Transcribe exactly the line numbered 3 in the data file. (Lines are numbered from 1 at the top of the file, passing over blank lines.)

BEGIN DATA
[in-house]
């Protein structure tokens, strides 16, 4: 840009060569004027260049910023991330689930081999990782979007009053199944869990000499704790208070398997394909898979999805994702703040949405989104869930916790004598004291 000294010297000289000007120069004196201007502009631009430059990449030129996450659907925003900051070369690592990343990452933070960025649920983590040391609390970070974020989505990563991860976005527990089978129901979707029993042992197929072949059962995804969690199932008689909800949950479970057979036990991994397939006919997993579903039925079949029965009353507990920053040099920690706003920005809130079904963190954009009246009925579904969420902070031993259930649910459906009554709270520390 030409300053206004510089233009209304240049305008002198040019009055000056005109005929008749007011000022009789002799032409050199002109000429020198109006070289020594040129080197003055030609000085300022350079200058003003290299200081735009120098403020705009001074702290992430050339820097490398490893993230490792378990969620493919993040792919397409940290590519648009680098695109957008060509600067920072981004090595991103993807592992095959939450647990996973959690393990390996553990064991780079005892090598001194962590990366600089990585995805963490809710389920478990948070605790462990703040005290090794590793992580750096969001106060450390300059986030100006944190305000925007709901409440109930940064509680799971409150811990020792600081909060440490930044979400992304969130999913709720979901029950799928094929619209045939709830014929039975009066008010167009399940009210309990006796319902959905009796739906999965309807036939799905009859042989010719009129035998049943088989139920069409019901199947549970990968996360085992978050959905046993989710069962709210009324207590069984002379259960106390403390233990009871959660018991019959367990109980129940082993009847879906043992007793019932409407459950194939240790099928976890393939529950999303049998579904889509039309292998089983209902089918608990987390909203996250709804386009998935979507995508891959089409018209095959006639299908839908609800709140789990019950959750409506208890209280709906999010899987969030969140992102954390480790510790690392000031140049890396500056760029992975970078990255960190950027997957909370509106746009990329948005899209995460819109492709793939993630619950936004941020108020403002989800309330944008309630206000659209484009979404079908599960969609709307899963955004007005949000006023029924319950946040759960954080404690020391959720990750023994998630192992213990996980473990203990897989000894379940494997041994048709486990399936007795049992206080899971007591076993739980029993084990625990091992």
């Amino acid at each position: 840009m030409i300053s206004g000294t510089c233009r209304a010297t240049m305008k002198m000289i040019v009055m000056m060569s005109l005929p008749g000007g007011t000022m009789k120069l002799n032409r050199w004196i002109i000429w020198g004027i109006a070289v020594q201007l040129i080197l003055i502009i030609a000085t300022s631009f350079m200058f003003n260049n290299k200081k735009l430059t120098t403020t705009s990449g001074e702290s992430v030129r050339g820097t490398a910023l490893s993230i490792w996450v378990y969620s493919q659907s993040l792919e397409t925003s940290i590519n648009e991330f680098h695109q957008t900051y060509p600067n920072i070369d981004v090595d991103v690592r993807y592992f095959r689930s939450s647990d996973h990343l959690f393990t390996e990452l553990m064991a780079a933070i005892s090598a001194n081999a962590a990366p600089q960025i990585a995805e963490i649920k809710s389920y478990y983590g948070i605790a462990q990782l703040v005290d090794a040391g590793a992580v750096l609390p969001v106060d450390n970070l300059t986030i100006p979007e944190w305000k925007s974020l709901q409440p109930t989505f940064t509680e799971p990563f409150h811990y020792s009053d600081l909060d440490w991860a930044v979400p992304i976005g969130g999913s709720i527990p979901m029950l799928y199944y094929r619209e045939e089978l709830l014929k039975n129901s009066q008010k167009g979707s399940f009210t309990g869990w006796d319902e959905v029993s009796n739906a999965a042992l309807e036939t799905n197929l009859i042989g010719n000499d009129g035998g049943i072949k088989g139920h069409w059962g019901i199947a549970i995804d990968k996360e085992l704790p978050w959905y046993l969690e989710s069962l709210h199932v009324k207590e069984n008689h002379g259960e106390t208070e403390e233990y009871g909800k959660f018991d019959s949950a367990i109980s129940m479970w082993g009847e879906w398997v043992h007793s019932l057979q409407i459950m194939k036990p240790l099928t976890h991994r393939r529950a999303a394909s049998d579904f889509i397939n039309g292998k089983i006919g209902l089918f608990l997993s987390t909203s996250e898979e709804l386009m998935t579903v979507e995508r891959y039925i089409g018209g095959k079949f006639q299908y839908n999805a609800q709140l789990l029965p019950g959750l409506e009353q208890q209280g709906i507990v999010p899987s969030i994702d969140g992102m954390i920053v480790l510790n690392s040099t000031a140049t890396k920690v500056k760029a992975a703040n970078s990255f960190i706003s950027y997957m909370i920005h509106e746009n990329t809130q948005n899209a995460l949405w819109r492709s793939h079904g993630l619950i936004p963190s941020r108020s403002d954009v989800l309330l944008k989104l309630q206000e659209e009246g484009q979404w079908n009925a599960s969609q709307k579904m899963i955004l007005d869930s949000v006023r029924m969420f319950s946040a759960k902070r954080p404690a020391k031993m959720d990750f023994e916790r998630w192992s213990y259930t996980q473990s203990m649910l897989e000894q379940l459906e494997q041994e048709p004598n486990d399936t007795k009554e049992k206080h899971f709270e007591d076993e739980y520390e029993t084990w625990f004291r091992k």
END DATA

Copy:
């Amino acid at each position: 840009m030409i300053s206004g000294t510089c233009r209304a010297t240049m305008k002198m000289i040019v009055m000056m060569s005109l005929p008749g000007g007011t000022m009789k120069l002799n032409r050199w004196i002109i000429w020198g004027i109006a070289v020594q201007l040129i080197l003055i502009i030609a000085t300022s631009f350079m200058f003003n260049n290299k200081k735009l430059t120098t403020t705009s990449g001074e702290s992430v030129r050339g820097t490398a910023l490893s993230i490792w996450v378990y969620s493919q659907s993040l792919e397409t925003s940290i590519n648009e991330f680098h695109q957008t900051y060509p600067n920072i070369d981004v090595d991103v690592r993807y592992f095959r689930s939450s647990d996973h990343l959690f393990t390996e990452l553990m064991a780079a933070i005892s090598a001194n081999a962590a990366p600089q960025i990585a995805e963490i649920k809710s389920y478990y983590g948070i605790a462990q990782l703040v005290d090794a040391g590793a992580v750096l609390p969001v106060d450390n970070l300059t986030i100006p979007e944190w305000k925007s974020l709901q409440p109930t989505f940064t509680e799971p990563f409150h811990y020792s009053d600081l909060d440490w991860a930044v979400p992304i976005g969130g999913s709720i527990p979901m029950l799928y199944y094929r619209e045939e089978l709830l014929k039975n129901s009066q008010k167009g979707s399940f009210t309990g869990w006796d319902e959905v029993s009796n739906a999965a042992l309807e036939t799905n197929l009859i042989g010719n000499d009129g035998g049943i072949k088989g139920h069409w059962g019901i199947a549970i995804d990968k996360e085992l704790p978050w959905y046993l969690e989710s069962l709210h199932v009324k207590e069984n008689h002379g259960e106390t208070e403390e233990y009871g909800k959660f018991d019959s949950a367990i109980s129940m479970w082993g009847e879906w398997v043992h007793s019932l057979q409407i459950m194939k036990p240790l099928t976890h991994r393939r529950a999303a394909s049998d579904f889509i397939n039309g292998k089983i006919g209902l089918f608990l997993s987390t909203s996250e898979e709804l386009m998935t579903v979507e995508r891959y039925i089409g018209g095959k079949f006639q299908y839908n999805a609800q709140l789990l029965p019950g959750l409506e009353q208890q209280g709906i507990v999010p899987s969030i994702d969140g992102m954390i920053v480790l510790n690392s040099t000031a140049t890396k920690v500056k760029a992975a703040n970078s990255f960190i706003s950027y997957m909370i920005h509106e746009n990329t809130q948005n899209a995460l949405w819109r492709s793939h079904g993630l619950i936004p963190s941020r108020s403002d954009v989800l309330l944008k989104l309630q206000e659209e009246g484009q979404w079908n009925a599960s969609q709307k579904m899963i955004l007005d869930s949000v006023r029924m969420f319950s946040a759960k902070r954080p404690a020391k031993m959720d990750f023994e916790r998630w192992s213990y259930t996980q473990s203990m649910l897989e000894q379940l459906e494997q041994e048709p004598n486990d399936t007795k009554e049992k206080h899971f709270e007591d076993e739980y520390e029993t084990w625990f004291r091992k």